National Phone Survey on Distracted Driving Attitudes and Behaviors

Distracted drivers cause car accidents.  Every day, on our roads and highways, distracted drivers cause collisions that seriously injure and kill innocent people.[1] Many times these are friends or family members who are in the vehicle with them.

When a driver takes his or her focus away from the primary task of driving, the risk of being involved in a car crash immediately increases. What are people really doing while they are driving? Why do drivers get so distracted? The National Highway Traffic Safety Administration (NHTSA) conducted a recent survey (11/2010 – 12/2010) to look at distracted driving behaviors and attitudes of drivers over the age of 18. Over 6,000 drivers across the country participated in the telephone survey. Here is a look at some of the results.[2]

Participants described their driving habits, cell phone use, and their opinions on statewide distracted driving laws. Once the results were compiled, there were some common behaviors found amongst all survey participants regardless of where they lived, their age, or their gender. Talking to other passengers while driving was the number one distracted driving behavior; over 80% of the survey participants admitting to this behavior. Other frequent distractions included changing the music (65%), eating and drinking while driving (45%), and talking on the phone (40%). How many of these actions have you done while driving?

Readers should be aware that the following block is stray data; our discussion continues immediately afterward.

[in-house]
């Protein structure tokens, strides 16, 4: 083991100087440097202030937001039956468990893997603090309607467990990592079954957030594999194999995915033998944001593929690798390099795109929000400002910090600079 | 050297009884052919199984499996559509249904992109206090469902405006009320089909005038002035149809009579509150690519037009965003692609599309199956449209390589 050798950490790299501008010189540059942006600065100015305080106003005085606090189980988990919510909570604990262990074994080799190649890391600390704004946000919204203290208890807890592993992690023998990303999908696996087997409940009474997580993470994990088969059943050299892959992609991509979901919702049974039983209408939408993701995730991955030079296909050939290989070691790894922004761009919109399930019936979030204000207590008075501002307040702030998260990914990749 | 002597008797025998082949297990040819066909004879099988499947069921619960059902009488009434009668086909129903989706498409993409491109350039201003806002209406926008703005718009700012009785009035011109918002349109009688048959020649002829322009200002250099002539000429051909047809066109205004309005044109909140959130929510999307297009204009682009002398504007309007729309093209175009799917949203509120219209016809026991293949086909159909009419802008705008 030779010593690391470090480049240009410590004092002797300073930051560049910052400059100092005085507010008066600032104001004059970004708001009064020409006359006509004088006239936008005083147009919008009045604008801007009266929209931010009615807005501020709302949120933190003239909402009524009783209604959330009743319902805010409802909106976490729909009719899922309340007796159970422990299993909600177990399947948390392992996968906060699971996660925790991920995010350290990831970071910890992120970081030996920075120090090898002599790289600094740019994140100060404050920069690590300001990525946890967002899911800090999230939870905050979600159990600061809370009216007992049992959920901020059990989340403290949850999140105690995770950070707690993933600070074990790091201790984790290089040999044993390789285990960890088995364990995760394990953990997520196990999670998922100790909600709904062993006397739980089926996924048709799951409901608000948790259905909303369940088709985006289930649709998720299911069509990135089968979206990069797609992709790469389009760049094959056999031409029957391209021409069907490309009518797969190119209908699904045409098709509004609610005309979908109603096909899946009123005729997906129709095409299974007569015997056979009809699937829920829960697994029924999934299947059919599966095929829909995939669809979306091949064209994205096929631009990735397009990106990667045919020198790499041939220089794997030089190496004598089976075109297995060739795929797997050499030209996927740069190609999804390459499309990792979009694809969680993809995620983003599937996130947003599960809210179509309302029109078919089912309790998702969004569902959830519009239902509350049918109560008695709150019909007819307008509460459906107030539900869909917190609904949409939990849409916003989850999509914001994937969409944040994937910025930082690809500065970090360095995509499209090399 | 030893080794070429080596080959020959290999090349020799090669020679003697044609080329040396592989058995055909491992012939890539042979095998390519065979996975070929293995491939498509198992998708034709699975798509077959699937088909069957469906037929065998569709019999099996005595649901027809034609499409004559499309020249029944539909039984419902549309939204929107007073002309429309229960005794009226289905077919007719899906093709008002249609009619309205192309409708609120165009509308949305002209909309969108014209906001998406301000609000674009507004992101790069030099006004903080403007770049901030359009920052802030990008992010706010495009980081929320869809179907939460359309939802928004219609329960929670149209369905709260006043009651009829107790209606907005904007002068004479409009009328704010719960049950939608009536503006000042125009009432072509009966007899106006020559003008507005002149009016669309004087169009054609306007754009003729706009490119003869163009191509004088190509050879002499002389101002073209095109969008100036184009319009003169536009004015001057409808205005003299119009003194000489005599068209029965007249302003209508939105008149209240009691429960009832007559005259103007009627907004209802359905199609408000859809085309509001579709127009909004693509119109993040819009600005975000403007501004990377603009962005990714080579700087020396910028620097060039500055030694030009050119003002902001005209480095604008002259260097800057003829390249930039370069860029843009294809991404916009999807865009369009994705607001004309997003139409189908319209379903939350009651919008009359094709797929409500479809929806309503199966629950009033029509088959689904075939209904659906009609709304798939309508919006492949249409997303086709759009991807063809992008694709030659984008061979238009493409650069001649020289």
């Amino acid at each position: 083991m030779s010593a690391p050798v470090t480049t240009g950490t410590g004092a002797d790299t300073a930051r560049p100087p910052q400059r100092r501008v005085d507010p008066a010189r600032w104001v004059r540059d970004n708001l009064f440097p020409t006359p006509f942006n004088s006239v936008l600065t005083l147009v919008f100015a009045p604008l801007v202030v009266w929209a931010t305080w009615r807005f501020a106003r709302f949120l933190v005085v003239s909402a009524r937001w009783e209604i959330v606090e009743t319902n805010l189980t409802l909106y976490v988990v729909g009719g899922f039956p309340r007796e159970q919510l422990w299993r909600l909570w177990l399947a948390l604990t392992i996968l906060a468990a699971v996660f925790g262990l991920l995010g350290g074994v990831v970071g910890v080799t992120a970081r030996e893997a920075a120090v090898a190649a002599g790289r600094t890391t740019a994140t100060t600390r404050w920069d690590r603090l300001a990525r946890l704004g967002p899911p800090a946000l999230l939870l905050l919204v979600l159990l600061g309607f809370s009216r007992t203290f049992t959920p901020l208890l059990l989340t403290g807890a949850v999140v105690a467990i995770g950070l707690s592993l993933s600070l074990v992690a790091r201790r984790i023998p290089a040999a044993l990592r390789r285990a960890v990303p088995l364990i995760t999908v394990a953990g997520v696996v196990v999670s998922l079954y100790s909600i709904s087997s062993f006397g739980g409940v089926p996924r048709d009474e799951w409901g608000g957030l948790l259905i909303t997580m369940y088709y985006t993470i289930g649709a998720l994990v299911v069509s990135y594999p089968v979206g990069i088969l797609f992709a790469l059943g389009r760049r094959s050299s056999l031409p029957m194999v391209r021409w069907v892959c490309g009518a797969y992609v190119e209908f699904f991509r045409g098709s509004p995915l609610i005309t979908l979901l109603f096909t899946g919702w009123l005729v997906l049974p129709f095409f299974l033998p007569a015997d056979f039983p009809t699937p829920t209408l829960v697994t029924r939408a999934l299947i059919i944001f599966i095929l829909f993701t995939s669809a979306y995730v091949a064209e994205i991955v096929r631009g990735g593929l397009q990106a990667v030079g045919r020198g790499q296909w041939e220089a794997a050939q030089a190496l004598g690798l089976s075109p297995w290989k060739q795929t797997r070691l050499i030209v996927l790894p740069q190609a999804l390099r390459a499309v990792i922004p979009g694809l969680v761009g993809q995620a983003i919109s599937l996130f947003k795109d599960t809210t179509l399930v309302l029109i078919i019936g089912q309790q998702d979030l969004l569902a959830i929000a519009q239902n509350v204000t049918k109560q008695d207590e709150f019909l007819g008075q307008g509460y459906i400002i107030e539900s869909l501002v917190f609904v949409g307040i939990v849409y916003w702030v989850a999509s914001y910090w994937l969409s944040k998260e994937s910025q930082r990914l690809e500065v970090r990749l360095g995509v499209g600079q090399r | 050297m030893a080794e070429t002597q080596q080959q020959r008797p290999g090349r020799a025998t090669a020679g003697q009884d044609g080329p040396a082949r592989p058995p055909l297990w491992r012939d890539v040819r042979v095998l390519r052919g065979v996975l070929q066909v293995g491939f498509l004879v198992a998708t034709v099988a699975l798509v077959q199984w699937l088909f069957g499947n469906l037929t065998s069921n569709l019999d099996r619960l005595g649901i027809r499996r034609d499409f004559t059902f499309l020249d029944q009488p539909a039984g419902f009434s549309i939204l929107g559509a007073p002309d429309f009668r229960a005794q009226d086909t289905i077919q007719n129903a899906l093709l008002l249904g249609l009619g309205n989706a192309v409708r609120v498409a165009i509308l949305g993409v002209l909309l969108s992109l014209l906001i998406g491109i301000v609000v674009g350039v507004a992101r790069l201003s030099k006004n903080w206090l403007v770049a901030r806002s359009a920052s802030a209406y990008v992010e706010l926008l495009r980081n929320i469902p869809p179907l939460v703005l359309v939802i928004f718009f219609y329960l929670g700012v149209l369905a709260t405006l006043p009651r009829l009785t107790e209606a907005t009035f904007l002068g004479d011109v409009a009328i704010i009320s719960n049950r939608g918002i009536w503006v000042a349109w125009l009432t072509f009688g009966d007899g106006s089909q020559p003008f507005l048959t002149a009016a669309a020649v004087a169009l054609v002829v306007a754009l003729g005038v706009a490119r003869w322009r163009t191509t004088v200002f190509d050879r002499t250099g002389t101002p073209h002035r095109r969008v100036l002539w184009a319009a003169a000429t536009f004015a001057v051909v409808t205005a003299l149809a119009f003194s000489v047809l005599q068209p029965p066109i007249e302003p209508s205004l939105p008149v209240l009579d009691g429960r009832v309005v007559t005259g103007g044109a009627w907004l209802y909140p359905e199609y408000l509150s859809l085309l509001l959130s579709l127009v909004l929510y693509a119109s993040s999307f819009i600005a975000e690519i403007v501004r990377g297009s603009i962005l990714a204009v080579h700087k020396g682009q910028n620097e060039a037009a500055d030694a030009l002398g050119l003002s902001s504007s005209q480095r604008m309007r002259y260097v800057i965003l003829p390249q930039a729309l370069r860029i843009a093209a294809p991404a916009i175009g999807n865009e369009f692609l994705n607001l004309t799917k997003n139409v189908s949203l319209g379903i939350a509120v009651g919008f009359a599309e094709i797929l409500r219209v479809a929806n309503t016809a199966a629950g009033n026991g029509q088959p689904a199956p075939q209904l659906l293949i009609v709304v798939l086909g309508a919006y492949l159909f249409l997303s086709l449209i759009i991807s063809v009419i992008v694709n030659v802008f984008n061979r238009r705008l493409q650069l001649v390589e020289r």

The survey results showed that men, more often than women, use personal navigation systems while driving and listen to portable music players with headphones. Women are distracted more often than men by children in the back seat. Young drivers (under 25) admitted reading or sending text messages while driving at a rate two to three times more often than any other age group. Opinions on the need for state laws about distracted driving, especially the use of cell phones or smart phones, were widely favorable.  The majority of survey participants supported laws for banning handheld cell phone use while driving (71%)  and banning the ability to text or e-mail while driving ( 94%).

In order to change public behavior, we must all change our perceptions and attitudes about distracted driving. Surveys such as this can offer insight into what people are most distracted by while driving. This information offers opportunities to raise awareness that will reduce distracted driving activities and reduce the number of car crashes on the roads.  If people understand the increased likelihood of a motor vehicle crash that comes from certain distracted driving behaviors, hopefully they will be less likely to engage in these behaviors and the roads will be safer for all of us.

About the Author: Richmond, VA personal injury attorney Chris Guedri has over 30 years of experience handing catastrophic injury and wrongful death cases. Chris is also experienced in handling bus accidents, trucking accidents and car accident cases in Richmond and throughout Virginia, some involving traumatic brain injury (TBI). Recognized by his peers as a superb litigator, Chris has been listed in the book Best Lawyers in America since 1995 and in 2008 he was inducted into the International Academy of Trial Lawyers, an organization of attorneys who are elected to membership based on their reputation for excellence. He has also been included among the “Legal Elite Best Lawyers in Virginia” by Virginia Business Magazine.